Eighty-eight Percent of U.S. Professionals Surveyed Believe Creativity Should be Built into Standard Curricula
SAN JOSE, Calif. — Creative thinking deserves a much higher priority in education curricula, according to college-educated professionals surveyed in new research released today by Adobe. The U.S. study, Creativity and Education: Why it Matters, sheds new light on the role of creativity in career success and the growing belief that creativity is not just a personality trait, but a learned skill. Based on the study, 85% percent of respondents agree creative thinking is critical for problem solving in their career, and 68% of respondents believe creativity is a skill that can be learned. Nearly three-quarters (71%) say creative thinking should be “taught as a class – like math or science.”
The research is based on interviews with a nationally representative sample of 1,000 full-time salaried workers ages 25 and older with at least a four-year college degree.
“Around the world, educators are already fostering creative thinking with their students,” said Jon Perera, vice president of education, Adobe. “What this study is telling us is that we need to empower and accelerate this shift. Creativity is a critical competency that should be taught within all disciplines. This will drive the global economy and the career success of the next generation.”
Creativity is Key to Career Success
Almost nine out of 10 professionals overwhelmingly agree that creativity is required for economic growth, and is valuable to society (96%). Additionally, 78% say it is important in their career. Yet, 32% don’t feel comfortable thinking creatively in their career, and a large majority (78%) wishes they had more creative ability. When asked to define creativity, the majority of respondents (66%) say they associate creative thinking with “thinking out of the box,” or “the ability to come up with innovative ideas.”
The study points to a growing awareness – especially among professionals – that creativity and creative thinking deserve a bigger role in education. Ninety-one percent agree there is more to preparing for success in school than learning subjects, and 82% wish they had more exposure to creative thinking as students. Fifty-seven percent of professionals believed creativity would be important to their career while they were in college, compared to the 78% who believe it is important to their career now. Seventy-two percent say they were more focused on course subject material when they were in school than on creative thinking. Among education majors, 75% viewed creative thinking as important to their career while they were in college and 48% say it currently has a place in their career.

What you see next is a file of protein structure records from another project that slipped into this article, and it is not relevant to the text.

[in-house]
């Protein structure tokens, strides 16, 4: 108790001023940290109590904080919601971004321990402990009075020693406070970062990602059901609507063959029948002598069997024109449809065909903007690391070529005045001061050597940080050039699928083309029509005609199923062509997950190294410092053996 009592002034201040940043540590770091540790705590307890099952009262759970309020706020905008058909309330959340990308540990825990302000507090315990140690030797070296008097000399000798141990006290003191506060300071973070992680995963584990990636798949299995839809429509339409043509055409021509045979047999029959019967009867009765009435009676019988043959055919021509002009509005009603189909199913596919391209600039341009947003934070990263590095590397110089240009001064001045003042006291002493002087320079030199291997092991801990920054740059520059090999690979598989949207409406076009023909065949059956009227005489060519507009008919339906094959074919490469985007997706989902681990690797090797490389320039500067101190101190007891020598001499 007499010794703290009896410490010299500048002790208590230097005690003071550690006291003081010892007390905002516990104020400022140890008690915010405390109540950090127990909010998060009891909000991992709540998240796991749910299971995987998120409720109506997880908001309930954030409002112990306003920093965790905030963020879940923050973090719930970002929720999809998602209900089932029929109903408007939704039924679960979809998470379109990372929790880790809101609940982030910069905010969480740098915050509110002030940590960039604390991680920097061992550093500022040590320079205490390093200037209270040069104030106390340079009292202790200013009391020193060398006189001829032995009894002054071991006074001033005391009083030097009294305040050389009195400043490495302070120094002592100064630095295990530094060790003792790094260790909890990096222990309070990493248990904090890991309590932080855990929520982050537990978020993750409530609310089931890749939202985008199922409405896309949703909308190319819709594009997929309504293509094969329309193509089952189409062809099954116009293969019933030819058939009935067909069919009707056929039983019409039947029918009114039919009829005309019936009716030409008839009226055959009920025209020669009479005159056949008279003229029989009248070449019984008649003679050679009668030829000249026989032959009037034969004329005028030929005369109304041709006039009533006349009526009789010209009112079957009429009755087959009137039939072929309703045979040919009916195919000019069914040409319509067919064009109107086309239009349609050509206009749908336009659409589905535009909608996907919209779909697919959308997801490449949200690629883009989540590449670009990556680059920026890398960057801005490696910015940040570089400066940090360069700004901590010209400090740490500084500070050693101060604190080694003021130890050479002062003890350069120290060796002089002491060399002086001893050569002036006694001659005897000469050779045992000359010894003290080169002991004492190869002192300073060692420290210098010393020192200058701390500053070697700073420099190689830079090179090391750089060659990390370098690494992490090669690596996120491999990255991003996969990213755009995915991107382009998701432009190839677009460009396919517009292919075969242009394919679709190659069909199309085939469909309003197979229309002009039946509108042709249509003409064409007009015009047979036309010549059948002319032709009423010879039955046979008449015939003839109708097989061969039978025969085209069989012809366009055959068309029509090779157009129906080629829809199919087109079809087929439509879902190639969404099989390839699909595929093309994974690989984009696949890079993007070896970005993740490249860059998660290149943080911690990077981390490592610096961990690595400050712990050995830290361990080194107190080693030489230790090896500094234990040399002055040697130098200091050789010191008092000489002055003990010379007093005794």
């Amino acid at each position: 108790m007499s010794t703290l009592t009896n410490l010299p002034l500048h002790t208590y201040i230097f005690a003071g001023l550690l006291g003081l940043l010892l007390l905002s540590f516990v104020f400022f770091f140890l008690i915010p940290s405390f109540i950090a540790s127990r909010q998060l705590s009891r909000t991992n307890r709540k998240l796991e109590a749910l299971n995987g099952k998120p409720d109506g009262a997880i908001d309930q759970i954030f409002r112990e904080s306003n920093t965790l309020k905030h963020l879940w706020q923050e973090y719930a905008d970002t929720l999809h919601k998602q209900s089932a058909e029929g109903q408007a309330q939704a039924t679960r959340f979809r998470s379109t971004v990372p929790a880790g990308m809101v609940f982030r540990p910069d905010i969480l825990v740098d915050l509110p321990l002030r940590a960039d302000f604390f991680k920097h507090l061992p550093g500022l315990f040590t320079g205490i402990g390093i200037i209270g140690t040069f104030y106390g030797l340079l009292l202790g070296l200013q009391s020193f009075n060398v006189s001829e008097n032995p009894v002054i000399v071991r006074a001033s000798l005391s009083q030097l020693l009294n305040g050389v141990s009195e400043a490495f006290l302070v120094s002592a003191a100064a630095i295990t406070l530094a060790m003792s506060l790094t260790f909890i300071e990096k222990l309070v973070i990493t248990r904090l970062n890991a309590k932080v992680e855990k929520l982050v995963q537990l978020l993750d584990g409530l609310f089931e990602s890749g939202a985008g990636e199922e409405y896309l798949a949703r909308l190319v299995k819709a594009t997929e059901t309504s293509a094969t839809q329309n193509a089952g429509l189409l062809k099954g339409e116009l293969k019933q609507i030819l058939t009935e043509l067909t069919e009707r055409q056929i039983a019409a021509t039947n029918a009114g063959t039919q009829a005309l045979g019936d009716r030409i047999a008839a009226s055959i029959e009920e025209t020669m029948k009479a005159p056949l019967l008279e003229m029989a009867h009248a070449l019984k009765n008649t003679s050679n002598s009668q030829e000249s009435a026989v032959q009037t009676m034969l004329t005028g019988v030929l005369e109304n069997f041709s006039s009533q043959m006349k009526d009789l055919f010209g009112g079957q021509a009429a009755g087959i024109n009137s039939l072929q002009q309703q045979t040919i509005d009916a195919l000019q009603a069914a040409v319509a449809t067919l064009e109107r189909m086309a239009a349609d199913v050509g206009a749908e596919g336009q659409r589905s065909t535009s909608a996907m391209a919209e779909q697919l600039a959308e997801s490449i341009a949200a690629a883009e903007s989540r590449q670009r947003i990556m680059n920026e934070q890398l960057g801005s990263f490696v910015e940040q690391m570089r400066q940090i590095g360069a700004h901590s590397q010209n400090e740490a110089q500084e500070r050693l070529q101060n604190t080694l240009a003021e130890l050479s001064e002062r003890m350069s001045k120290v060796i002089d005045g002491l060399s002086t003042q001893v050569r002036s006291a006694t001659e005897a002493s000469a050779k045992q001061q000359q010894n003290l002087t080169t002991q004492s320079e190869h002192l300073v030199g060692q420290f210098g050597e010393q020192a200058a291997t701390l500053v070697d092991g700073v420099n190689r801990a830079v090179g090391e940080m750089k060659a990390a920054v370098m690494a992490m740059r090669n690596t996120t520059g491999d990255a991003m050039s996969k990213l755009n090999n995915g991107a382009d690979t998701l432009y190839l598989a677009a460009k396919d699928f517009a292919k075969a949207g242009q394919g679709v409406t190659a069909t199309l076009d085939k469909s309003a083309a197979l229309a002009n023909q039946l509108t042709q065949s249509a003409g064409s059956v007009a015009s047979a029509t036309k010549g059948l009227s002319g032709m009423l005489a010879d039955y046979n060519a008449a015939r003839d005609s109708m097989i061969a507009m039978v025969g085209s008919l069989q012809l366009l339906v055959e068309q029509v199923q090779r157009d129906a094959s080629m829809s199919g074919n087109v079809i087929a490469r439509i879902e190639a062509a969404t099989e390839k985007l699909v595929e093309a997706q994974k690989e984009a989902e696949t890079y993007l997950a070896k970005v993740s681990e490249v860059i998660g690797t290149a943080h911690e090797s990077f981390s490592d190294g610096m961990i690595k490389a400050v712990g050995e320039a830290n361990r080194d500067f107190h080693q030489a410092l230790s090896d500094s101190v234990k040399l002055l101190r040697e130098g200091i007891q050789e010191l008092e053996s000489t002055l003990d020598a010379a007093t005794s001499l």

Interestingly, science (69%) and math (59%) ranked nearly as high as traditional creative subjects like art (79%), music (76%), and drama (65%) in contributing to creative thinking.
About the “Creativity and Education: Why it Matters” Study
The data points referenced above come from a study commissioned by Adobe, produced by research firm Edelman Berland and conducted as an online survey among a nationally representative sample of 1,000 Americans, ages 25+ who are college-educated and full-time salaried employees. Interviewing took place from October 17 - 19, 2012. The margin of error is +/-3.1%.
For more information on the research results visit Adobe Creativity and Education: Why it Matters study and Adobe Creativity and Adobe Creativity and Education: Why it Matters infographic.
About Adobe Education
Adobe’s education vision is to unleash the creativity of students and educators around the world. In addition to product innovations, Adobe’s education offering includes standards-aligned curriculums, certification, professional development, and flexible purchasing options for students, faculty and schools to ensure students are ready for the opportunities in an ever-evolving digital world. More information on Adobe education solutions can be found at http://www.adobe.com/education/.
About Adobe Systems Incorporated
Adobe is changing the world through digital experiences. For more information, visit www.adobe.com.
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